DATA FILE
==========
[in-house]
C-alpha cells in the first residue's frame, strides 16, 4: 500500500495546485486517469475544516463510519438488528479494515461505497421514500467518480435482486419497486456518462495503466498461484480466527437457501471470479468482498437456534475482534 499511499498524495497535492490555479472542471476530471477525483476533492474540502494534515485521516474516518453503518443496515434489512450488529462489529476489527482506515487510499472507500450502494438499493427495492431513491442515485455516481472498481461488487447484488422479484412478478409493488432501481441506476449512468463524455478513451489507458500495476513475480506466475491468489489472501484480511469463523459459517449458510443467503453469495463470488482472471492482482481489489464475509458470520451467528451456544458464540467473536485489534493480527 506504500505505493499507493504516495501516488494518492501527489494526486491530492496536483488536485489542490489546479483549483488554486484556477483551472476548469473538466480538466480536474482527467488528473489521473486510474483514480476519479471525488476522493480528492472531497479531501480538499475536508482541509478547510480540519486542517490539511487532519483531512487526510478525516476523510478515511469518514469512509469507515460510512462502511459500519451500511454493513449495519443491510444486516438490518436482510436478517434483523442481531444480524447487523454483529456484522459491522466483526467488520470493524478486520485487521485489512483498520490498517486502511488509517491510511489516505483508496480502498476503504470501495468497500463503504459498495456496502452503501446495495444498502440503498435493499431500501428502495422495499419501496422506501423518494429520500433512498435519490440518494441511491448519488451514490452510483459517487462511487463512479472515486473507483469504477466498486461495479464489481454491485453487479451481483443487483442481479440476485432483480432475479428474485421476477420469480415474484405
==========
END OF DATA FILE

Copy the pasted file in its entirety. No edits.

[in-house]
C-alpha cells in the first residue's frame, strides 16, 4: 500500500495546485486517469475544516463510519438488528479494515461505497421514500467518480435482486419497486456518462495503466498461484480466527437457501471470479468482498437456534475482534 499511499498524495497535492490555479472542471476530471477525483476533492474540502494534515485521516474516518453503518443496515434489512450488529462489529476489527482506515487510499472507500450502494438499493427495492431513491442515485455516481472498481461488487447484488422479484412478478409493488432501481441506476449512468463524455478513451489507458500495476513475480506466475491468489489472501484480511469463523459459517449458510443467503453469495463470488482472471492482482481489489464475509458470520451467528451456544458464540467473536485489534493480527 506504500505505493499507493504516495501516488494518492501527489494526486491530492496536483488536485489542490489546479483549483488554486484556477483551472476548469473538466480538466480536474482527467488528473489521473486510474483514480476519479471525488476522493480528492472531497479531501480538499475536508482541509478547510480540519486542517490539511487532519483531512487526510478525516476523510478515511469518514469512509469507515460510512462502511459500519451500511454493513449495519443491510444486516438490518436482510436478517434483523442481531444480524447487523454483529456484522459491522466483526467488520470493524478486520485487521485489512483498520490498517486502511488509517491510511489516505483508496480502498476503504470501495468497500463503504459498495456496502452503501446495495444498502440503498435493499431500501428502495422495499419501496422506501423518494429520500433512498435519490440518494441511491448519488451514490452510483459517487462511487463512479472515486473507483469504477466498486461495479464489481454491485453487479451481483443487483442481479440476485432483480432475479428474485421476477420469480415474484405